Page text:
Museums such as the Field face significant challenges in their efforts to liven up old collections while accounting for significant developments in historical and anthropological scholarship. The 9,000 square feet of exhibition space in the newly opened Cyrus Tang Hall of China is entertaining enough to captivate visitors of all ages, but it can only provide a cursory introduction to 5,000 years of Chinese civilization, though a much more serious and informative story about earth and its creatures might be told online, where there is infinite space for interactive audios, visuals and texts.
The objects are much more dramatically lit now, enhancing their aesthetic qualities, but the thrill of discovering an amazing sculpture secreted away in the back of a dusty, old display case is gone. These unintended pleasures have been replaced by cultural meta-narratives of religious and dynastic history that may be too simplistic for young minds who are actively curious. The panoramic videos of Chinese topography, flora and fauna seem especially superficial on a second viewing.
But the Field Museum’s collection of sculptural objects is always worth a visit, and this chronological exhibit seems to provoke many important questions. Why do the bronze cauldrons of the Shang and Zhou Dynasties feel so resolute and powerful? Why do bronze objects from the Qin Dynasty seem so cold and a bit creepy? Why are the tomb figurines from the Tang Dynasty so fresh and lively? In its acceptance, if not pursuit, of diversity, that era (618-907 CE) seems closest to us, though we are so used to art as the expression of defiant individuals that it is hard to imagine so much creative talent serving a more collective vision. In that case, perhaps the Field’s collection really does benefit from the historical context into which it has now been placed. The exhibition ends with two specially commissioned re-creations. The spirit stone garden fails as a meditative environment, but a videotaped shadow puppet performance of a classic Chinese folk tale is more beautiful, thrilling and hilarious than animation could ever be. Don’t miss this. (Chris Miller)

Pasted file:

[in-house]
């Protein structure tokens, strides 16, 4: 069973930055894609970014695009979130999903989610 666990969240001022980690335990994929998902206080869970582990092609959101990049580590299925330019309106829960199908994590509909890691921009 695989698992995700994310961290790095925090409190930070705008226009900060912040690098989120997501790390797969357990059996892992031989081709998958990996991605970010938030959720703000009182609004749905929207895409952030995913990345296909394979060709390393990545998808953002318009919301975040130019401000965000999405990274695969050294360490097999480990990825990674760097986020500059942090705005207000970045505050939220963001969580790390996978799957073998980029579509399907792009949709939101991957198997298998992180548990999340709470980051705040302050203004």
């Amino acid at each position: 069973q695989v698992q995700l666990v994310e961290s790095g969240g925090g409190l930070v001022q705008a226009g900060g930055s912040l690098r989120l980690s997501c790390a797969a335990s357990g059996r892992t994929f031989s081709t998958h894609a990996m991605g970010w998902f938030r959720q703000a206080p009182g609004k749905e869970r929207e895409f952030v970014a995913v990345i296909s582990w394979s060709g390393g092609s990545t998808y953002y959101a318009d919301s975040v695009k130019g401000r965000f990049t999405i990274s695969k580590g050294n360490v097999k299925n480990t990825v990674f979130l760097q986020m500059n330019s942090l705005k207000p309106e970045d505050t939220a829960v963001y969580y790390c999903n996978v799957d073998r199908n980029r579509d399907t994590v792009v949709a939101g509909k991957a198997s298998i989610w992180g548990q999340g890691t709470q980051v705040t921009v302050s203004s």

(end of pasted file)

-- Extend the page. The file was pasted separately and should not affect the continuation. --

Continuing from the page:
Ongoing at the Field Museum, 1400 South Lake Shore.
Elliot Josephine Leila Reichert is a curator, critic and editor. She is the inaugural Curator of Contemporary Art at the Eskenazi Museum of Art, Indiana University. She was formerly Curatorial Fellow at the Chicago Artists Coalition, Art Editor of Newcity and Assistant Curator at the Block Museum of Art, Northwestern University.